Drawing on material from the lectures, and using the conceptual framework of ontology, justification and methodology:
Critically discuss the scope to which emotional theories and methodologies are compatible, conflicting or co-existing.
Matthew Belmonte lecture matter (social cognition)
Prof David Crundall lecture issue (risk taking/highway traffic behaviour)
Dr Florentia Hadjiefthyvoulou lecture topic (behavioural/drug craving)
Dr David Wilde lecture issue (advantages to a qualitative approach to psychology, critical health mindset, out of body experience)
Conceptual construction: ontology, explanation and technique.
Psychologists may be enthusiastic about similar questions, why is psychology unique? Why is this a mental health question? What exactly are we studying ourselves - sociable psychology, different components of who we have been (bystander effect). Developmental mindset, pursuing certain methodologies (a blank status/innate/genetics/nature vs nurture) Personality/individuality - build generalisations in similar contexts - why is us the same? (nomothetic strategy) The normative working state of behavior (in a position to recognise abnormal behavior) How do psychologists go about learning what they study? Thinking about the human being - who you are? Social/society/environment the partnership between them all, how do they fit together between the mind, behaviour and body (the mental state of mind, consciousness and physical aspect/body/brain as control centre?)
Ontology - what's the dynamics/essential essence of the subject matter (what's finished. 'in itself'?) The facts that needs describing?
Explanation (theory) - just how do we clarify the emotional phenomena? Language must coincide with ontology. How well does indeed the reason match ontology? What counts as appropriate proof to support the reason?
Methodology - what methods do we make use of to check (support/refute) psychological justification (theory)? Evidence to aid explanation to verify ontology. Is this the most practical method of gathering the evidence to support the reason?
What is mindset? Is mindset. . . the scientific study of the human mind (thoughts and mental consciousness)? The study of the brain (helps to perceive certainty (function) substance - neurological physical thing - consisting of neurons)? The study of behaviour (motive and action easily fit into)? A QUESTION OF ONTOLOGY - WHAT IS THE MIND? WHAT IS THE BRAIN? WHAT'S BEHAVIOUR? Is te brain the same as the mind, or are they different? Is behaviour exactly like movement? What about objective and action: how do they relate with behaviour?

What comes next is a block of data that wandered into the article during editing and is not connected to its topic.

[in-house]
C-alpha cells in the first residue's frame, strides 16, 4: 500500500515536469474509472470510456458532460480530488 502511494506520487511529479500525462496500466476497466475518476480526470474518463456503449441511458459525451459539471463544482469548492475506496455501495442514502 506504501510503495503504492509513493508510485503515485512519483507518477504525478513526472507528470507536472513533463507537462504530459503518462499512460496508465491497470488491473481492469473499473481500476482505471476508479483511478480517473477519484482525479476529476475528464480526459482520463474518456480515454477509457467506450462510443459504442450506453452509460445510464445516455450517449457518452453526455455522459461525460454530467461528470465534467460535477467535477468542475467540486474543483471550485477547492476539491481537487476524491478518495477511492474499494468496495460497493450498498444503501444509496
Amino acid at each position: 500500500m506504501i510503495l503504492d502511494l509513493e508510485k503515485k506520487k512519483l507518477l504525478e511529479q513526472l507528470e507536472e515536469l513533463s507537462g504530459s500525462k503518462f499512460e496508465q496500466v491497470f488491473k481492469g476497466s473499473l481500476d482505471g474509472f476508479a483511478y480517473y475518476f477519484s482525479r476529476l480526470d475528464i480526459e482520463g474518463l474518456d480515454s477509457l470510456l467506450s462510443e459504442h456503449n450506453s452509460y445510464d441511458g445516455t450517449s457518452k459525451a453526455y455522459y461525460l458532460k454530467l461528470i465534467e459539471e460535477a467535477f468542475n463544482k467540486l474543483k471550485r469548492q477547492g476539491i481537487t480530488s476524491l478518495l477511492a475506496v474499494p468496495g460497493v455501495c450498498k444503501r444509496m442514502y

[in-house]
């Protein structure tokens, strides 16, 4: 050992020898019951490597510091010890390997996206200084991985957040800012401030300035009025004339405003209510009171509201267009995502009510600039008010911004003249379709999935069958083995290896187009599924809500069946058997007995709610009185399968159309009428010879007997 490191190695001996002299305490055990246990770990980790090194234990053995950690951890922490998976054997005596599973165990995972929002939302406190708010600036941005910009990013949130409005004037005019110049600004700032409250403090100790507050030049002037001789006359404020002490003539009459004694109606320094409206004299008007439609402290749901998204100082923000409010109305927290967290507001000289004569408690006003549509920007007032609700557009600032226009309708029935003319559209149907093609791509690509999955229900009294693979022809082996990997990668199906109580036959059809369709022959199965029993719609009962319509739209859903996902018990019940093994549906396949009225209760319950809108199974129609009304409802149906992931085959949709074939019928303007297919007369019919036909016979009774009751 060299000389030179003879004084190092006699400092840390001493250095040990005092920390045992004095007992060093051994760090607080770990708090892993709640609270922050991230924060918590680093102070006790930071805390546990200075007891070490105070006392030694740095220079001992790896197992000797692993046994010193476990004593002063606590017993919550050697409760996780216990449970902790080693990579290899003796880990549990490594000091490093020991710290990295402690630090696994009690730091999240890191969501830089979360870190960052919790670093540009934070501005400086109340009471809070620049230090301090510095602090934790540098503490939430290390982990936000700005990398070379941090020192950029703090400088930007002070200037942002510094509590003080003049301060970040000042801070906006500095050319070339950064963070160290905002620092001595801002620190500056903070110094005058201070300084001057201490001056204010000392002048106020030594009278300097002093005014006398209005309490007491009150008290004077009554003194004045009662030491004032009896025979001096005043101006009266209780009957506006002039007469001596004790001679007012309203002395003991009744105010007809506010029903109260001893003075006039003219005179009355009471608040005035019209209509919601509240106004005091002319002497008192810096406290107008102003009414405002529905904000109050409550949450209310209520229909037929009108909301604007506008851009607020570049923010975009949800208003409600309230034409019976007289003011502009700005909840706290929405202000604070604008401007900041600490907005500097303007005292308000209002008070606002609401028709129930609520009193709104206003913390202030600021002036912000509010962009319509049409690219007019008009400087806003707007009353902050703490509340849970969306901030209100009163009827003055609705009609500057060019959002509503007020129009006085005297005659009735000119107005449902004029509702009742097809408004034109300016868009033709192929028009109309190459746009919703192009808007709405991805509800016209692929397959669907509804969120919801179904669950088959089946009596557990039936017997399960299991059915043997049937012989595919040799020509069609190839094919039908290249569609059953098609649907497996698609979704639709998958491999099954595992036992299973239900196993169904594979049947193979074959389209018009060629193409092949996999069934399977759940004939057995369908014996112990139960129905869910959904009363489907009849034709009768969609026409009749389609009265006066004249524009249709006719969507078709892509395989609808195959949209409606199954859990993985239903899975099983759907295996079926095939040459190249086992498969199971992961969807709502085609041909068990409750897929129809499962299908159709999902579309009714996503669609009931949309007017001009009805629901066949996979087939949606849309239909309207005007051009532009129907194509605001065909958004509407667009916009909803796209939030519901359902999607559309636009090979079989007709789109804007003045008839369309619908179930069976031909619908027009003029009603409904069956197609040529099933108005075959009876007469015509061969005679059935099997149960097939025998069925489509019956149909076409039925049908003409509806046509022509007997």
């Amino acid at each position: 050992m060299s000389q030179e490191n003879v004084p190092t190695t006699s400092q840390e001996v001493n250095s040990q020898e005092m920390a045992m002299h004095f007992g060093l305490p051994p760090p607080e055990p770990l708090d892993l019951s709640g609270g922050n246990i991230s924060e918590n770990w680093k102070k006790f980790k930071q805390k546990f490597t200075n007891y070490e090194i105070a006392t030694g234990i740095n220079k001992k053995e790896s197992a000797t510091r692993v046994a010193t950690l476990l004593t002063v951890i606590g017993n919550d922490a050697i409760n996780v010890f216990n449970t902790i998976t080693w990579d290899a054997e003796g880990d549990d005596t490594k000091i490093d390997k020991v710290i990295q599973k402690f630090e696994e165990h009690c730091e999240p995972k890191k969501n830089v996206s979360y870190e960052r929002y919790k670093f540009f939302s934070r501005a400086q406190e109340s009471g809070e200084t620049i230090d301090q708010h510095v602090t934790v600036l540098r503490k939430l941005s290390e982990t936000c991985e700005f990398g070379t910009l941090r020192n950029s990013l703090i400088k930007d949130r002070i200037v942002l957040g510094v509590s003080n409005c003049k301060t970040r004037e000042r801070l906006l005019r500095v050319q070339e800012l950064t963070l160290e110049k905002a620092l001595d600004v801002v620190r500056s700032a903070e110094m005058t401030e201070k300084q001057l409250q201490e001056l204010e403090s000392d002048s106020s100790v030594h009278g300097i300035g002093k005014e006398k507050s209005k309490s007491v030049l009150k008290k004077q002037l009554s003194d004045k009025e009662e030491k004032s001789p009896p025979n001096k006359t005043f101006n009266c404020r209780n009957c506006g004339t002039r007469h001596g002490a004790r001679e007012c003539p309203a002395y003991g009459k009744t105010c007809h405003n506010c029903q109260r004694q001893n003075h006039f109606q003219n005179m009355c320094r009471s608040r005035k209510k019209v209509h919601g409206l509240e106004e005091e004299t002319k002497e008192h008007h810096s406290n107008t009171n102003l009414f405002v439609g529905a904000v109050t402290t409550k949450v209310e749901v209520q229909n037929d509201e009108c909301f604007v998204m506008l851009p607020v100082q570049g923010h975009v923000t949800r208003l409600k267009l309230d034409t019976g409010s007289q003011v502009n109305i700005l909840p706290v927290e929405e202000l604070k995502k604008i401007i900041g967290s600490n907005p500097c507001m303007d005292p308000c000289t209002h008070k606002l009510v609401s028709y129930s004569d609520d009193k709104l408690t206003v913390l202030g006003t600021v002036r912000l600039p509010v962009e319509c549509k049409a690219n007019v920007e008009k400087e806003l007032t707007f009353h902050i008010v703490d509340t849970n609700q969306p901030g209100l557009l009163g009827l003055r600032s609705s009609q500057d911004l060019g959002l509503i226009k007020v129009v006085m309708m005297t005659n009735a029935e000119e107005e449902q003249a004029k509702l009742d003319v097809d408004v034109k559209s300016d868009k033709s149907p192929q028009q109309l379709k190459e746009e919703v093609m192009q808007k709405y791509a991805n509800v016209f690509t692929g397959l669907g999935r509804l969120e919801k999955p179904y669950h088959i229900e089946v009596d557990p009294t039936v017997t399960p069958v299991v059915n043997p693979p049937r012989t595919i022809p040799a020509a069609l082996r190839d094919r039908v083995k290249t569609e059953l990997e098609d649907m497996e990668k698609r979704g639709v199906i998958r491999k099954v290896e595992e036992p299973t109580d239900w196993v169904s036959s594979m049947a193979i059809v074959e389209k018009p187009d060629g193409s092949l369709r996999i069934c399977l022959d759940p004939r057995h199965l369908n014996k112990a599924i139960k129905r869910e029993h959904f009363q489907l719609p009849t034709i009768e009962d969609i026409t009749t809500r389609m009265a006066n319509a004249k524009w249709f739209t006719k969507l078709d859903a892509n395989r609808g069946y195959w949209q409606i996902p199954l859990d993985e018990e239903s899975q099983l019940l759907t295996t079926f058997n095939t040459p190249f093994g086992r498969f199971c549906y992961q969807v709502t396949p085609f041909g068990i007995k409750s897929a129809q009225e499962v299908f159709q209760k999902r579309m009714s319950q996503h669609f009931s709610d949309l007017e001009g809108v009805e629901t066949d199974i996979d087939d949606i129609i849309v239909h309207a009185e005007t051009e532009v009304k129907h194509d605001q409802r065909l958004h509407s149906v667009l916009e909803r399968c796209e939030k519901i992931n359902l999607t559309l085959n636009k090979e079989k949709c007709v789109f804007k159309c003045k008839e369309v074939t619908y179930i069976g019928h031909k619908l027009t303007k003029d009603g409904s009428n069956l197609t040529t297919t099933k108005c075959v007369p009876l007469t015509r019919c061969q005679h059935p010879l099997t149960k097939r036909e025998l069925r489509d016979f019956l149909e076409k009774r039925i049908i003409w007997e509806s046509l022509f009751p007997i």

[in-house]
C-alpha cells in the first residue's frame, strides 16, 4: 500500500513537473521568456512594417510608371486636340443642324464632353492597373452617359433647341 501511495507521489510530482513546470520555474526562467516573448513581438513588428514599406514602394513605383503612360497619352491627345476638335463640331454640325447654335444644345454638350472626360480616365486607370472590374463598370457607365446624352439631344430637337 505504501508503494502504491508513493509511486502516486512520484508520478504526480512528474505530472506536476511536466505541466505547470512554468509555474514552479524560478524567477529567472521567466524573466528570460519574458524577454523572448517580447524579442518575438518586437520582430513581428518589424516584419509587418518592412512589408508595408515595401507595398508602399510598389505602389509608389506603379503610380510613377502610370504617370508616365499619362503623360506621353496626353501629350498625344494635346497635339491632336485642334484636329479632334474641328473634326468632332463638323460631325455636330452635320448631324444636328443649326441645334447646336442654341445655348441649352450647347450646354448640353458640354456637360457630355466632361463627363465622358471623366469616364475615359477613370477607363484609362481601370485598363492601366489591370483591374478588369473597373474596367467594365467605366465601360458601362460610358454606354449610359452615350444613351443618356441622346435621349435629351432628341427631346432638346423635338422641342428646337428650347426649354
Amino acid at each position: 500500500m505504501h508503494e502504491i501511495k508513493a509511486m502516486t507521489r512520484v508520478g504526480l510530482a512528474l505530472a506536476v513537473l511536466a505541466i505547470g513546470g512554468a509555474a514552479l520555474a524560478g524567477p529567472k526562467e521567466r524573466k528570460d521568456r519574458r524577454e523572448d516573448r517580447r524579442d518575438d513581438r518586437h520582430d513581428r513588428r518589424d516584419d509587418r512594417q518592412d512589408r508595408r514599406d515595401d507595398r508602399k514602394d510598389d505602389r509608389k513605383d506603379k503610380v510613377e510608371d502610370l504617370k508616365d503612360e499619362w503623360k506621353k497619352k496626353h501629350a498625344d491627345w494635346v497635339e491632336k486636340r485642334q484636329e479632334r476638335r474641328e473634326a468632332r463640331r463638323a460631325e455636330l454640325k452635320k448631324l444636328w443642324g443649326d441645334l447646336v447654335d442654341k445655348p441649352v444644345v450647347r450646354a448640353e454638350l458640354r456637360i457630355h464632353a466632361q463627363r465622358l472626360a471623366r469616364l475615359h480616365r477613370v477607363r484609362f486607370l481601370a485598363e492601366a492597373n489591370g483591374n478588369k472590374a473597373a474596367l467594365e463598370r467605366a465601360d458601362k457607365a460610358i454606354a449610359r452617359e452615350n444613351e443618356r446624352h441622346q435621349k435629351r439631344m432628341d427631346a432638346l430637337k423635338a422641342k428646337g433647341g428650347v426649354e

A QUESTION OF Description - HOW DO WE EXPLAIN the relationship between brain, brain and behavior. How is your brain related to the mind? How is the brain/brain related to behaviour? Could it be that. . . brain, brain, head and brain CAUSE behaviour?
A QUESTION OF Strategy - HOW DO WE STUDY the mind, the mind and behaviour. Take into account of historical context?
If psychology is the (scientific) analysis of head/brain/behaviour then where, in all of the, is the individual? ONTOLOGY: Is the person their mind, their brain, their behavior or all of these? Justification: How are these related to the other person in the development of a person? Technique: How do we review a person?
Placing mental health research in HISTORICAL CONTEXT: to comprehend the current express of psychology, why psychology is really as it is. The roots of a few of the issues and questions that relate to psychology and psychology as a research. To better realize why these issues and questions have arisen and also learn from those who preceded us.
FH: Conceptual platform with obsession: Ontology - what can cause addiction? Description - theories of addiction. Methodology - how do we research these theories?
What causes habit - many ideas make an effort to answer this complicated question. Sociocultural point of view (people form addictions under demanding living conditions), psychodynamic point of view, cognitive-behavioural point of view (operant conditioning is a key role in obsession), biological perspective (addiction is an illness that the average person has no control over) Is addiction nature (a disease = natural) or nurture (interpersonal learning happening)
Disease model of addiction: the individual has no control over drinking behaviors - treatments such as Alcoholic beverages Anonymous is dependant on theory as dependency is an illness because of hereditary make-up. 'The disease idea of alcoholism' (Jellinek 1960) The inability to control drinking alcohol. 'Craving is an illness that originates from the natural, neurological and genetic makeup of the specific'.